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Pax Africana or Middle East Security Alliance in the Horn of Africa and the Red Sea?

De Waal, Alex (2019) Pax Africana or Middle East Security Alliance in the Horn of Africa and the Red Sea? Occasional Paper (17). World Peace Foundation, Somerville, Massachusetts.

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The Horn of Africa is located on a fault-line between two distinctly different strategies and philosophies for peace and security: the multilateral norms, principles and institutions that have been developed in Africa over the last 25 years, and the transactional politics of money and force of the Gulf monarchies. Today, the African peace and security architecture is jeopardized by the encroachment of the political marketplace of the Arabian Peninsular. Middle Eastern powers including Turkey, Egypt, Oman and Saudi Arabia have long been engaged in the politics and security of the Red Sea and the Horn. However, the twenty years after 1990 marked an anomalous diminution of Arab engagement in the region, a period that coincided with unprecedented African activism on peace and security. In the last five years, old and new Middle Eastern actors have engaged with north-east Africa in full force. Saudi Arabia and the United Arab Emirates are using African troops and African bases in their military operations in Yemen. The UAE has used its financial muscle to promote political alignments including the Eritrea-Ethiopia peace agreement. The Saudi-UAE coalition and the Turkey-Qatar alliance are rivals in bidding for the allegiances of political authorities in Somalia. This paper examines current practices of Middle Eastern engagement in the Horn of Africa in historical context. It looks at the enduring paradox whereby the global powers of the day have ensured safety for shipping in the Red Sea/Gulf of Aden alongside tolerating recurrent turmoil in the littoral countries. The paper examines how the regional peace and security architecture and power balances have changed since the 1980s, with the emergence of the norms, principles and institutions of a ‘Pax Africana’ and the entrenchment of security-coalition politics in the Arabian Peninsular, turning to the question of how the encounter between these two regions, with their widely differing capacities and approaches, is playing out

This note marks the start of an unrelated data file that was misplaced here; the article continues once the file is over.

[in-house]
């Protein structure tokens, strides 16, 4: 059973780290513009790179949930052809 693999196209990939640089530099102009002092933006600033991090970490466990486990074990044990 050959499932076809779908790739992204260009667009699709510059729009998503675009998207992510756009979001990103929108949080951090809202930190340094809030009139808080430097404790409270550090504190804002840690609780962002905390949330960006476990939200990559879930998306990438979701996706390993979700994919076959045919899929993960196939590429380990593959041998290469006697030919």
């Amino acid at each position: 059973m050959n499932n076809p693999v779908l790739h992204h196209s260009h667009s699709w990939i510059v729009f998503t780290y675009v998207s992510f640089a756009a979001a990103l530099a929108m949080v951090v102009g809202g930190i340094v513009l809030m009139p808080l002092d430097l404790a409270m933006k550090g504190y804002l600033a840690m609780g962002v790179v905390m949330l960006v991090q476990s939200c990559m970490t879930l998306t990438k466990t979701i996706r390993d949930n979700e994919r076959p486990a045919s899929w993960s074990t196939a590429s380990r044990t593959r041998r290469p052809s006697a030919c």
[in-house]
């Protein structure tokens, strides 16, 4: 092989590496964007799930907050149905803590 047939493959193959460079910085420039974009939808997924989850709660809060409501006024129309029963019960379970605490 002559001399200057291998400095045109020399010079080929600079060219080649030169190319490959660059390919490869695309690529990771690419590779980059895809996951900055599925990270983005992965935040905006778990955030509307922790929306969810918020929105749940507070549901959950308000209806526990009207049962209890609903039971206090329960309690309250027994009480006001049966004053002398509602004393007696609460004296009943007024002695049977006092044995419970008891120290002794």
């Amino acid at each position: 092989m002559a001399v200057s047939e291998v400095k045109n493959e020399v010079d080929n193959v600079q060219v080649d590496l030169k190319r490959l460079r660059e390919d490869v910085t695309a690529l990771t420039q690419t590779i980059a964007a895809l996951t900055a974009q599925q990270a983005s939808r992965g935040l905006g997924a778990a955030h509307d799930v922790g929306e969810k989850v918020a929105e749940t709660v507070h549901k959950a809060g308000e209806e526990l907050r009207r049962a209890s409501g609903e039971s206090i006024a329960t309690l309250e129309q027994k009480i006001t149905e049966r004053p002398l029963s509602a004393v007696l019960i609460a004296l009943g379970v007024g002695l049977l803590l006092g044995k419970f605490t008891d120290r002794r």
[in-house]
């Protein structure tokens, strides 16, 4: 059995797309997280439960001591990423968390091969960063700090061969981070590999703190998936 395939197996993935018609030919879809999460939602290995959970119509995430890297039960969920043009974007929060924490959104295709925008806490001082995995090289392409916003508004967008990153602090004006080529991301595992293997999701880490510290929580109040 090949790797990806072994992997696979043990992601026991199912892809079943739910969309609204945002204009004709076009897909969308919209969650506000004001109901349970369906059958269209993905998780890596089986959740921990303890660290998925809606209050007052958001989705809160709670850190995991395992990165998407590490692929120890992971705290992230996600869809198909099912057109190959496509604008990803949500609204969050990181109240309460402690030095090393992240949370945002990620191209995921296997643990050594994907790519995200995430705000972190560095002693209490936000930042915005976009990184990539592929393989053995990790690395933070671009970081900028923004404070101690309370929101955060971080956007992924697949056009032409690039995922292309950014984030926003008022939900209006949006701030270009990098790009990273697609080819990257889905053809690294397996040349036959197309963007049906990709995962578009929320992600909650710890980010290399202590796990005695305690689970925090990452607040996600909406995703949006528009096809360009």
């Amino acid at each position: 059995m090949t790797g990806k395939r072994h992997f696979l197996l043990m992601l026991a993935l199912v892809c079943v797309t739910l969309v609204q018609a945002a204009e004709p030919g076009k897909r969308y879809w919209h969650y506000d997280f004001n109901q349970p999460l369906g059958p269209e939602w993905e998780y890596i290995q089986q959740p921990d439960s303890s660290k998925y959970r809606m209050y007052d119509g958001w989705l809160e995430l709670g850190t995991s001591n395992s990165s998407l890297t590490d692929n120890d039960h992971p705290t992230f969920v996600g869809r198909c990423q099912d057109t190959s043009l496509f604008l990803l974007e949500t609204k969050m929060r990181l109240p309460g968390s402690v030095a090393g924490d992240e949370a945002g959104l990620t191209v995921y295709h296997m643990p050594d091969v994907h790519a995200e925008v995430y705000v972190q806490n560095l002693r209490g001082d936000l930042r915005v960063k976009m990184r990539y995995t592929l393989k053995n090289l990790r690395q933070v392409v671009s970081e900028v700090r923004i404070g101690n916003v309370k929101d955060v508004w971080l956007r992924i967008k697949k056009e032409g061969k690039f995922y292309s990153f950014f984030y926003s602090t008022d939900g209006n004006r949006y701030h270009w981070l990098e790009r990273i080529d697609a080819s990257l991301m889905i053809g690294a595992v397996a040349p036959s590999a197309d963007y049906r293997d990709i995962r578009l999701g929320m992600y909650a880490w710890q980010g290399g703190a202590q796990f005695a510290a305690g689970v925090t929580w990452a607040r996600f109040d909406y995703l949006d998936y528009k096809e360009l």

Item Type: Monograph (Discussion Paper)
Additional Information: © 2019 The Author
Divisions: International Development
Subjects: J Political Science > JZ International relations
H Social Sciences > HN Social history and conditions. Social problems. Social reform
D History General and Old World > DT Africa
Date Deposited: 28 Feb 2019 12:06
Last Modified: 16 May 2024 12:15

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